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My First Sketchcrawl

I attended my very first official sketchcrawl this past Saturday. We started at the Maine Avenue Fish Market, then moved a little way down the shoreline to the Capital Yacht Club.

Drawing objects from a distance is very hard for me; I’m used to drawing still life mere feet away, or even photographs right in front of me. Plein air sketching is a new challenge. So because I have a tendency to over-explain/defend my drawings, I’m just going to present them without comment.

In conclusion: I had a good time and enjoyed the company of the artists very much, even if I felt more than a little bit intimidated when we all shared sketchbooks at lunch. Oh well – everybody has to begin somewhere!

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Takoma Park Folk Festival

A week ago, my husband and I attended the Takoma Park Folk Festival for the second time. We saw some really great groups: ilyAIMY, Lulu’s Fate, Urban Funk, 50 Man Machine, and others. I’m really bad at sitting still, so I brought my sketchbook and a regular #2 pencil and drew some of the musicians.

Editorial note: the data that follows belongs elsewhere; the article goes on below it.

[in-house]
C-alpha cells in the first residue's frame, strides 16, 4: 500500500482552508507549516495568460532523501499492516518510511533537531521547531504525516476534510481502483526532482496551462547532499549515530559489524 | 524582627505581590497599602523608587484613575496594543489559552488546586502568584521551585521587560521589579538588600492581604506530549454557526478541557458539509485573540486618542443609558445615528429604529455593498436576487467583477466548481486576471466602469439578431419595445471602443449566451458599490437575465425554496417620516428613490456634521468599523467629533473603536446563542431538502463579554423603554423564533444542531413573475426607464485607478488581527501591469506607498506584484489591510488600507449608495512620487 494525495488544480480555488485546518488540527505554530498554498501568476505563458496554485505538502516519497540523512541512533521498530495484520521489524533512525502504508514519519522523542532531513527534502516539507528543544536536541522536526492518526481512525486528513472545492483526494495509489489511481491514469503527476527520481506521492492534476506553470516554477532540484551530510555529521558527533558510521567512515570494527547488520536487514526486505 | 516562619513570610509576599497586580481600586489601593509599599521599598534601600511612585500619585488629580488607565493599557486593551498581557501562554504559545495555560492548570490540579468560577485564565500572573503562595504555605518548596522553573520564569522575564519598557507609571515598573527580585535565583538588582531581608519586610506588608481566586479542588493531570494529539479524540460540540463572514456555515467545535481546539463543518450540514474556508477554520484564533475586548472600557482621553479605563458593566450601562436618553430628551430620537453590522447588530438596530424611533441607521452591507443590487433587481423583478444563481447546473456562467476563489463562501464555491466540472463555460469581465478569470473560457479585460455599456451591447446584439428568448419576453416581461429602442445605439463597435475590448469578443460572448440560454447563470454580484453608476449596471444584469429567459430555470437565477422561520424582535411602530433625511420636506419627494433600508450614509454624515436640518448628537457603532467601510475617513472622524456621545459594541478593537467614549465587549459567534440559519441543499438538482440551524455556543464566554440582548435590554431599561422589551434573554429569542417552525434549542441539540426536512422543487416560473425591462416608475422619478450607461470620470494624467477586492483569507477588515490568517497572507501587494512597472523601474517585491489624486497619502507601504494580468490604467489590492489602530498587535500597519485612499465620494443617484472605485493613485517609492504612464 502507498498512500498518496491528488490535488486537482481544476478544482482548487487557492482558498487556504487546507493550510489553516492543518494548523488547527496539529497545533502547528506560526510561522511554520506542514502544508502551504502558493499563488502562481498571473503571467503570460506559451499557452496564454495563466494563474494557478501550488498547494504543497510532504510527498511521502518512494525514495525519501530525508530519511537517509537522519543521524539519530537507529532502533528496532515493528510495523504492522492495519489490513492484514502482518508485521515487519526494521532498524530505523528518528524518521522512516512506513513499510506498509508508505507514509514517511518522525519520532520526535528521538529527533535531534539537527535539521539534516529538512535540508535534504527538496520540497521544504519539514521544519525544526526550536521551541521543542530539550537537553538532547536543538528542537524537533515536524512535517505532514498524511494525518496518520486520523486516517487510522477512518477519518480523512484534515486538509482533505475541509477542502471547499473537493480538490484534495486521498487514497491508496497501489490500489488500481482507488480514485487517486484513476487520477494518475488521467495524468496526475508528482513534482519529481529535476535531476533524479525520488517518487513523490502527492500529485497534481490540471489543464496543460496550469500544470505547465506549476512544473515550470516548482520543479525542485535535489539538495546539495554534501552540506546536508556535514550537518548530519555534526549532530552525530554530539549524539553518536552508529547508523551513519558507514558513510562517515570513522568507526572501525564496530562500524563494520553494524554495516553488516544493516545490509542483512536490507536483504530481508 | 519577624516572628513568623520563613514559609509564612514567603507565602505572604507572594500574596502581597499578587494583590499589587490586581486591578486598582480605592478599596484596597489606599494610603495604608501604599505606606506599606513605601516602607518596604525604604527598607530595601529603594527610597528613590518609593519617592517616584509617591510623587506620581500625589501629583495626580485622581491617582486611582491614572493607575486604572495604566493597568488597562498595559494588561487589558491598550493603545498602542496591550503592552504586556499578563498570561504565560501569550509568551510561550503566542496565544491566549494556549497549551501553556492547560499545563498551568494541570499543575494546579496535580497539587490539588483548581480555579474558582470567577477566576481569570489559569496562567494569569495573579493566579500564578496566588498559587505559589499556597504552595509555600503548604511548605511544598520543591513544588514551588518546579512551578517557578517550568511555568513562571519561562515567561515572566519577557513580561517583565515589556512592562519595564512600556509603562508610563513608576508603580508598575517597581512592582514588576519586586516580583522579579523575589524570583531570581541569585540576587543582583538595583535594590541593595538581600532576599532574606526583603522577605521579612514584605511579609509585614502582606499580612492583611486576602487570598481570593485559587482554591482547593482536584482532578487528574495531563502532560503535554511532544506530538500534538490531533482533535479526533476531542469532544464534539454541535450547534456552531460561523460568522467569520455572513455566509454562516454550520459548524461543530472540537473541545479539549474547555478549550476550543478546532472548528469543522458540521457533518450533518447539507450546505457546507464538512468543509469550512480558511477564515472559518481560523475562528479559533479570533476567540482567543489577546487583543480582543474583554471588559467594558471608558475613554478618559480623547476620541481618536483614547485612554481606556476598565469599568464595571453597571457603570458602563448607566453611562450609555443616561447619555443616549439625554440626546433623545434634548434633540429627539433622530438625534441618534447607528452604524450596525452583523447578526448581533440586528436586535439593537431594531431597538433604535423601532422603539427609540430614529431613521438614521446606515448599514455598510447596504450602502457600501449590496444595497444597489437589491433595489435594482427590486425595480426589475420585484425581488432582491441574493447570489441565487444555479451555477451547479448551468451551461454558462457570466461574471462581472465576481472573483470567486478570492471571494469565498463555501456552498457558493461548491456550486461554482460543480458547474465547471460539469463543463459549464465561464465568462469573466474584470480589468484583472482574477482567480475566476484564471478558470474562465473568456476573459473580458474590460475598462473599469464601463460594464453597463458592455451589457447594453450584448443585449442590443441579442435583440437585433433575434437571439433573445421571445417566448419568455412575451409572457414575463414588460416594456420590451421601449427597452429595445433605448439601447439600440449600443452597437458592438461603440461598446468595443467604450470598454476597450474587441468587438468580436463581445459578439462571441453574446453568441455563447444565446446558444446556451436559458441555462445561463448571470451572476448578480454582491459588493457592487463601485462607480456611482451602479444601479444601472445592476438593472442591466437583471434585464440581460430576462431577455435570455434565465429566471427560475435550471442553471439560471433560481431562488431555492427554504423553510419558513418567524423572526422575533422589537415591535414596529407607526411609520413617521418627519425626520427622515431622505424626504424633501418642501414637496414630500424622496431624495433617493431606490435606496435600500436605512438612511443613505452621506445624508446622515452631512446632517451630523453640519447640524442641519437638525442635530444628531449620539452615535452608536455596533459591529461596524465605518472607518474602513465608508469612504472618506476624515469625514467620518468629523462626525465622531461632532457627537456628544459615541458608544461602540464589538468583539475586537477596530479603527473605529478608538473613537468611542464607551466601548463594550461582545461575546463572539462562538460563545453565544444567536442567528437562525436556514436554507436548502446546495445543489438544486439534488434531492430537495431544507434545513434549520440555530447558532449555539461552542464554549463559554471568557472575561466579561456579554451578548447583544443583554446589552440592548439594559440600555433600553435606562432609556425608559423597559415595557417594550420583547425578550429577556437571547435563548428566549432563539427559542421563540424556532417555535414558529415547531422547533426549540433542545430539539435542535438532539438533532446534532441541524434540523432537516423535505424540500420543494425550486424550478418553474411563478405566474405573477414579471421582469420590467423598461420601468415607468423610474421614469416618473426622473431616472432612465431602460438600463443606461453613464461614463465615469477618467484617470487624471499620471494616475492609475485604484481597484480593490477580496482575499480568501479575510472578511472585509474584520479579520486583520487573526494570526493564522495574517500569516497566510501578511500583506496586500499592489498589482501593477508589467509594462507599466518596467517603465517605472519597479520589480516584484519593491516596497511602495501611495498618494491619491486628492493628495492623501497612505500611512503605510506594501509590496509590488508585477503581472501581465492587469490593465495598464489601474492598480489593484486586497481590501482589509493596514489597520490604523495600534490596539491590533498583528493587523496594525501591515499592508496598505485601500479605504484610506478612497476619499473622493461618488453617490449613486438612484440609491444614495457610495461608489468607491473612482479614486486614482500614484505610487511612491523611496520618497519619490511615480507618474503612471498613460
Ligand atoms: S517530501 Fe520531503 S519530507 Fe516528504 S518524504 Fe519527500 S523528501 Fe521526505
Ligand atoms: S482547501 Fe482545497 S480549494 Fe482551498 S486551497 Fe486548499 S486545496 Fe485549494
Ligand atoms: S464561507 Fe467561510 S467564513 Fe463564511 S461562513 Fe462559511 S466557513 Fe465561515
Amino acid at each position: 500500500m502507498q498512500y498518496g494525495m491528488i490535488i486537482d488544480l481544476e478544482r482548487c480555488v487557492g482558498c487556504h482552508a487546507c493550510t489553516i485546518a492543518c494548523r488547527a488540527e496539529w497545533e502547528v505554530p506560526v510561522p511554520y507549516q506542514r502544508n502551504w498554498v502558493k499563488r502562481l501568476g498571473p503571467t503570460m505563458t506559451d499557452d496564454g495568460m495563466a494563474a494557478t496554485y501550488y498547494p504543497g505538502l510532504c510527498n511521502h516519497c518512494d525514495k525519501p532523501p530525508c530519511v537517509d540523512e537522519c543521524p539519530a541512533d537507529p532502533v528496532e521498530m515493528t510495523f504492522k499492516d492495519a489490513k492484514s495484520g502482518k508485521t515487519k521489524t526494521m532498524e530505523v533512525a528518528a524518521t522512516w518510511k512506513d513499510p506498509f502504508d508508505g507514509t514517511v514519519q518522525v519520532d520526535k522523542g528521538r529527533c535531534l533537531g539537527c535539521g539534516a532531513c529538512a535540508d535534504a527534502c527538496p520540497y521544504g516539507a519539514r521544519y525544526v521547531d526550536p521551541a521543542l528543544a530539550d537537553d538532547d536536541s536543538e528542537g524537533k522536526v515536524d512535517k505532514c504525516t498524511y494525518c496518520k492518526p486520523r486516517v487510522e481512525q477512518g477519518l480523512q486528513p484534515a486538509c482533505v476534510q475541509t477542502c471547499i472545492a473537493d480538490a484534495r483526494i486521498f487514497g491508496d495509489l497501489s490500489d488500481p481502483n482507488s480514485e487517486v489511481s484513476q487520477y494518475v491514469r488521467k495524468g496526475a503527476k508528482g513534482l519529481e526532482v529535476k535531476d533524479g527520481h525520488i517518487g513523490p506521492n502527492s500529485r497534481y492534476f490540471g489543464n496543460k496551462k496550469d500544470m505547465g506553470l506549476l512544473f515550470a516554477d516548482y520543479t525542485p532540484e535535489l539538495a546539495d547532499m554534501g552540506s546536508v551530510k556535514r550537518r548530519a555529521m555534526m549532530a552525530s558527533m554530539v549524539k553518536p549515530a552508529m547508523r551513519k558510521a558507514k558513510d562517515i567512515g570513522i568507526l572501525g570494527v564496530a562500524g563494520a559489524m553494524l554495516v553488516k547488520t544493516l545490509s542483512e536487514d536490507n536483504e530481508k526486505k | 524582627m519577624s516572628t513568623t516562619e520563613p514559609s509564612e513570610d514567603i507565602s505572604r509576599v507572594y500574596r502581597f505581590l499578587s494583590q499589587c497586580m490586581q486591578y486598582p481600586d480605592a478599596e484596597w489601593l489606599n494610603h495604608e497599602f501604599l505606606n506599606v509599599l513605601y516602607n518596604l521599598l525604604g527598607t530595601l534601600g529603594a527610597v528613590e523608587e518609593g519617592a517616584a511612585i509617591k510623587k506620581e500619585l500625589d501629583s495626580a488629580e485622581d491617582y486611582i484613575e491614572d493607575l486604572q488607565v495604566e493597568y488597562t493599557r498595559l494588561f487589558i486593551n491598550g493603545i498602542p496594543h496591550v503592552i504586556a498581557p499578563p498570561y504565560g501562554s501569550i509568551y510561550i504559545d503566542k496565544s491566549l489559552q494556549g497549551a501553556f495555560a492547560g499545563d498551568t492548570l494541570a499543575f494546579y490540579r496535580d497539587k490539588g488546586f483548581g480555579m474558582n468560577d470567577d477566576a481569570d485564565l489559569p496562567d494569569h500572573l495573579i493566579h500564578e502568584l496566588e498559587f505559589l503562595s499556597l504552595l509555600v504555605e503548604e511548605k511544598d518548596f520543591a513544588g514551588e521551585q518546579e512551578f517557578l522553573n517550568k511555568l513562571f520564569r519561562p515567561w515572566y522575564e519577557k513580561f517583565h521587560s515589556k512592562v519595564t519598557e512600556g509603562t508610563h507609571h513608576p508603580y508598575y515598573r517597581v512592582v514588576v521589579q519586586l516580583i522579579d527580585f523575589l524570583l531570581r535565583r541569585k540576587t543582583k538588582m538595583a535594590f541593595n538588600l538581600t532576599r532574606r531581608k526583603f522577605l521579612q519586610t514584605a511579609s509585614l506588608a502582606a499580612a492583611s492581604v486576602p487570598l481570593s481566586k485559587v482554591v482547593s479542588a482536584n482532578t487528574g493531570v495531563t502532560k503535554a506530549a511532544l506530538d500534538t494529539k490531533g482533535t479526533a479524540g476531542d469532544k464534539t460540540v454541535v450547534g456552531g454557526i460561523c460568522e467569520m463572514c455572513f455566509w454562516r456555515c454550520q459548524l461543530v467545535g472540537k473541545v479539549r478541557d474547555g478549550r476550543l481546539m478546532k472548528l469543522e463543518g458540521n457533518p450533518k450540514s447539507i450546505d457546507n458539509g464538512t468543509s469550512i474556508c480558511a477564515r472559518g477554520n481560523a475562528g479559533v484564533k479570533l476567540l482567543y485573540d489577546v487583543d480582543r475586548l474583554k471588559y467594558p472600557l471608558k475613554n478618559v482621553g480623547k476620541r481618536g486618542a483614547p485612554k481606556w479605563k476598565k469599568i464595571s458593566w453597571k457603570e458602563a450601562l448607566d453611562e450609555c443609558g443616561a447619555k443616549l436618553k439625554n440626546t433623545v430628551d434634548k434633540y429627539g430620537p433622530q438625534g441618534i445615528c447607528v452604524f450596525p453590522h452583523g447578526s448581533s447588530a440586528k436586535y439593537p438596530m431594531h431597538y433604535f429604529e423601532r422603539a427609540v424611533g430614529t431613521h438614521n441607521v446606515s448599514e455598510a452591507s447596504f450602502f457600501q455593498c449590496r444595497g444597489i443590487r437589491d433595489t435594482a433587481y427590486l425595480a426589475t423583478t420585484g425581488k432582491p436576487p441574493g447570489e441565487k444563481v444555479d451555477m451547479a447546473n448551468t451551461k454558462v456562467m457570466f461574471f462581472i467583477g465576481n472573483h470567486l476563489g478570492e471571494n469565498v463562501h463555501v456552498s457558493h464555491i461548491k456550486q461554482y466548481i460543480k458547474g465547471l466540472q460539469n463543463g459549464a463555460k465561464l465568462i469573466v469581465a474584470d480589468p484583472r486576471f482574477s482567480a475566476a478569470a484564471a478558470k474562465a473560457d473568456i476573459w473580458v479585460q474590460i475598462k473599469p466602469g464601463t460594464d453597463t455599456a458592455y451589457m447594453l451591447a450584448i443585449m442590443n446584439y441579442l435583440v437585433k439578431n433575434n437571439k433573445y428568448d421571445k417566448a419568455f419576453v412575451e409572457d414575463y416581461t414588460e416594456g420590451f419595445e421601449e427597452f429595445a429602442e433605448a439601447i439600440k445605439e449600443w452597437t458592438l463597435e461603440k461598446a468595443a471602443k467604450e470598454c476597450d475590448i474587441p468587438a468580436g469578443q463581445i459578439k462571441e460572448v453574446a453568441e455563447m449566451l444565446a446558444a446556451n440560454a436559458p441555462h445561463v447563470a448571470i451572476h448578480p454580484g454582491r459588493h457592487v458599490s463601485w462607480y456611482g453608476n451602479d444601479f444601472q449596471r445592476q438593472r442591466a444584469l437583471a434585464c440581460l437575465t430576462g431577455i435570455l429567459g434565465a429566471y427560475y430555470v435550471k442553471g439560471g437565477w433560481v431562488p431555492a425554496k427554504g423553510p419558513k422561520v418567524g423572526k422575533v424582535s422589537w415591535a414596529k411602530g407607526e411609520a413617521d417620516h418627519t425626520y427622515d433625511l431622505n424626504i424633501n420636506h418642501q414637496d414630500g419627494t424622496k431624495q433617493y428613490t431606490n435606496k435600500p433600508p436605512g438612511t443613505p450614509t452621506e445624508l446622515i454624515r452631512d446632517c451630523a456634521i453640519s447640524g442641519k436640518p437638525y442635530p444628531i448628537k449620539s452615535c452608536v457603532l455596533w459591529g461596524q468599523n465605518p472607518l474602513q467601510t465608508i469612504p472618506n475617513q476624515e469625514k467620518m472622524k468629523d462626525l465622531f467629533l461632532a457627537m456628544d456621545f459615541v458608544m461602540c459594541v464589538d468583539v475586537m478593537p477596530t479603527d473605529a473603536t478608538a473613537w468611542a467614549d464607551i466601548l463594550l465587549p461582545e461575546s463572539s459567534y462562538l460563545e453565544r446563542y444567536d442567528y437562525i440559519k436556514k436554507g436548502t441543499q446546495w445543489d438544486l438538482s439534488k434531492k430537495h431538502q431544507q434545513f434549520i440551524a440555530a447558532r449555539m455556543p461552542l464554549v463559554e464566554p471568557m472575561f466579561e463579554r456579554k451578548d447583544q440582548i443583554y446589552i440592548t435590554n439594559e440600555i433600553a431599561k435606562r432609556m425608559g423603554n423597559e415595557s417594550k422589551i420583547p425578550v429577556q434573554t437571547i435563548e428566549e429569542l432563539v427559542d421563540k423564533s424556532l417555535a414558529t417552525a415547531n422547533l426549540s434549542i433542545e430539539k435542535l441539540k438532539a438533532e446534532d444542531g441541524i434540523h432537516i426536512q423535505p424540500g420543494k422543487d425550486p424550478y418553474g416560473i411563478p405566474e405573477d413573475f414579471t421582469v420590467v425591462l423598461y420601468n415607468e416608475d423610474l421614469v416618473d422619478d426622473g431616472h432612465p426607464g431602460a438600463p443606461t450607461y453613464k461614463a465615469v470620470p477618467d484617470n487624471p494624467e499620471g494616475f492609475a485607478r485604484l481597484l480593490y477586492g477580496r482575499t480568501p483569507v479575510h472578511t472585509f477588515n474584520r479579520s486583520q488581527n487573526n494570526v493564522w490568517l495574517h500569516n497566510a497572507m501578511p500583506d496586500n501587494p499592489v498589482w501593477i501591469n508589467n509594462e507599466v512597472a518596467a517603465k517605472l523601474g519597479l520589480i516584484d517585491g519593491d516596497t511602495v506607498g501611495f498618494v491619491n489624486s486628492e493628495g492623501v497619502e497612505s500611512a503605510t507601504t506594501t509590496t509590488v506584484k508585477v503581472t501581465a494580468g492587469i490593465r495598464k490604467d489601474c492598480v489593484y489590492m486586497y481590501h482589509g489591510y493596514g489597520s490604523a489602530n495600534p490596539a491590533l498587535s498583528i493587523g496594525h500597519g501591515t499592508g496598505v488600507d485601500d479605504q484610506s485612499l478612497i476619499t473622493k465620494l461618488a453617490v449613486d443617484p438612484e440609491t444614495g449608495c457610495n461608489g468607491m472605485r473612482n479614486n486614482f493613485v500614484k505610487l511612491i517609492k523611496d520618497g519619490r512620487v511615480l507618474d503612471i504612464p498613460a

I think I don’t like drawing musicians. The hands are awkward (and hands are tough to begin with) and guitars defeat me. Still, I suppose this counts as urban sketching, which I’ve been trying to do more of in general.

Anyway, if you’d like to see photos from our day, my husband has posted a bunch here. Enjoy! Just don’t compare them to my drawings. I’m not so good at lifelike portraiture.

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Art-o-mat Adventures

Once upon a time, some enterprising artists decided to repurpose old cigarette vending machines to create art vending machines, and thus the art-o-mat was born. As badly as I wanted to visit one of these novelties, I knew I’d never get around to it until I added it to my list of 101 Things in 1001 Days. After a couple of failed attempts to find the DC machine (long story), I made a pilgrimage to Cumberland, Maryland, to visit the Saville Gallery. It was easy to find and fun to do. You purchase a token for $5.00, then use the token to make your purchase. The hardest part was deciding which to get! I ended up with a lovely pin by Freaks, Geeks & Beauties, but then had to do it again and ended up with an adorable Patron Saint for Modern Times created by Mike Goodwin. (I got Saint Hoopty, the patron saint for good parking.)